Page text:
As always, The Note does some of the best political reporting, summarizing. Read the whole thing, but definitely see the excerpt below:

Former Vermont Governor Howard Dean leads the Democratic presidential field in the important battle for so-called “superdelegates,” according to a new ABC News estimate — the first survey of its kind done this election cycle.

Dean has amassed approximately 30 superdelegates more than his closest opponent.

The ABC News superdelegate estimate as of Sunday January 4, 2004 10:00 am ET:

Howard Dean 90
John Kerry 59
Dick Gephardt 48
Wesley Clark 24
Joe Lieberman 20
John Edwards 16
Carol Moseley Braun 4
Al Sharpton 3
Dennis Kucinich 2

While there have been previous canvasses of congressional endorsements and one or two of DNC members — both of which make up a portion of the superdelegates — this ABC News exclusive is the first time any news organization has compiled an overall tally of the current delegate race — made up of commitments from the party activists and leaders, local elected officials, current Democratic governors and members of Congress, and former presidents, vice presidents, congressional leaders, and DNC chairs.

All are, under party rules, automatic, unelected, and voting delegates to the convention in Boston this summer.

These delegates can choose whomever they wish for the nomination, and can change their minds and public positions on whom they support as often as they wish before the summer.

Given the categories which comprise this group, support in the superdelegate community is one sign of support within the Democratic establishment for Dean’s candidacy. This might surprise some observers, and alarm his rivals, since Dean has waged a rhetorical war against the party and its leaders, many of whom dread the prospect of his nomination.

Not one voter has yet to attend a caucus meeting or enter a voting booth to express his or her preference in this year’s Democratic presidential nomination contest. However, the race is well underway and the candidates have begun to rack up some of this key support in their quest for the nomination.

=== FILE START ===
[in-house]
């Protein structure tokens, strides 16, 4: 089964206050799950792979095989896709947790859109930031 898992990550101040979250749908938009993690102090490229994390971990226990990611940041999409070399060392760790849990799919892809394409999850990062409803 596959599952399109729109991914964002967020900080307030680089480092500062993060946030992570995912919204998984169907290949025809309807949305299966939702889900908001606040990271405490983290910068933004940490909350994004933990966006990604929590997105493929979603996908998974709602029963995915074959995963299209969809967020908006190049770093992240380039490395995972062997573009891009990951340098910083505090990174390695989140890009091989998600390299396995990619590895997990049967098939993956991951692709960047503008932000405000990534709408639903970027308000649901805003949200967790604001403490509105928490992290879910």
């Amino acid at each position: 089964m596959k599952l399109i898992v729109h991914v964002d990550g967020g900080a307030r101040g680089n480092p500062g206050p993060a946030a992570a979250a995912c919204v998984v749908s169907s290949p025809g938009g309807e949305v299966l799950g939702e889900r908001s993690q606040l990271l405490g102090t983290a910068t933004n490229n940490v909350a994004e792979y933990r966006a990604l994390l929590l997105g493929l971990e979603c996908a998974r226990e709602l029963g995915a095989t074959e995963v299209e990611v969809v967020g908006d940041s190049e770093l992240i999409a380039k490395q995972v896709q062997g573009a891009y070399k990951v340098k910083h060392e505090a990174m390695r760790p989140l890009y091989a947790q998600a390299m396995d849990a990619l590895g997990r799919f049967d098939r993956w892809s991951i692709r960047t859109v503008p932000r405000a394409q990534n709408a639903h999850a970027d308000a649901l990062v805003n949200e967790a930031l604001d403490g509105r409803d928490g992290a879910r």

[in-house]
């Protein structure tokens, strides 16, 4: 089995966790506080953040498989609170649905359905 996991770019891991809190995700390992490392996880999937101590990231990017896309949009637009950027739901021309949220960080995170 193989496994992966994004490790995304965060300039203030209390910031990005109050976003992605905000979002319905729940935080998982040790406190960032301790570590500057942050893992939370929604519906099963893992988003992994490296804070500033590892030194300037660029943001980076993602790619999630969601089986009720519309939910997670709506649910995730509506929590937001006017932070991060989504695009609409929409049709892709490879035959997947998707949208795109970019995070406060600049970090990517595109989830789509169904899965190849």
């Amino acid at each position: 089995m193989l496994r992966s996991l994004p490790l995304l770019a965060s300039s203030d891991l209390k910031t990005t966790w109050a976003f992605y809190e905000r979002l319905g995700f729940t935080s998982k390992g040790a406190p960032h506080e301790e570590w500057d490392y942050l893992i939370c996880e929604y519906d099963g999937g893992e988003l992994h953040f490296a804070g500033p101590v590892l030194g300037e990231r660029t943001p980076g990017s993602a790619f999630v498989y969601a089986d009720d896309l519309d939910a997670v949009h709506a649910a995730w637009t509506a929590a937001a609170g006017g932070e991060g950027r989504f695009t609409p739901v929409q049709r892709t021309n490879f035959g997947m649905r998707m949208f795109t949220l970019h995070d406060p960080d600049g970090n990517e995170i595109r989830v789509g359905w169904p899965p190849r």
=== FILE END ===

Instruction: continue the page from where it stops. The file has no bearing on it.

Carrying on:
The political press place a lot of attention on fundraising, polls, media attention, and momentum, but in the end there is only one way to secure the Democratic nomination for president. The candidate who wins 2,161 delegate votes by July’s convention will be the Democratic Party’s nominee to challenge President Bush.

And as in many other categories, Howard Dean is out in front of his competitors in the race to collect delegates — and he’s also the Time and Newsweek cover boy this week for the second time each.

There are two types of delegates who will attend the convention. Pledged delegates are required to support a candidate based on the results of their home state’s caucuses or primary. Unpledged delegates — these superdelegates — are free to vote for the candidate of their choosing.

Many of the publicly committed superdelegates hail from the home state of the candidates they are supporting.

DNC delegate breakdown:

Pledged delegates at stake: 3,520

Unpledged or “Superdelegates” at stake: 801

Total delegate votes at stake: 4,321

Delegate votes needed for nomination: 2,161

As you can see, the superdelegate votes at stake make up a significant portion (37 percent) of the total delegate votes needed to secure the nomination and therefore the campaigns (some better than others) have been diligently courting these superdelegates for quite a while. However, many of these Democratic Party activists and leaders are still uncommitted to any candidate.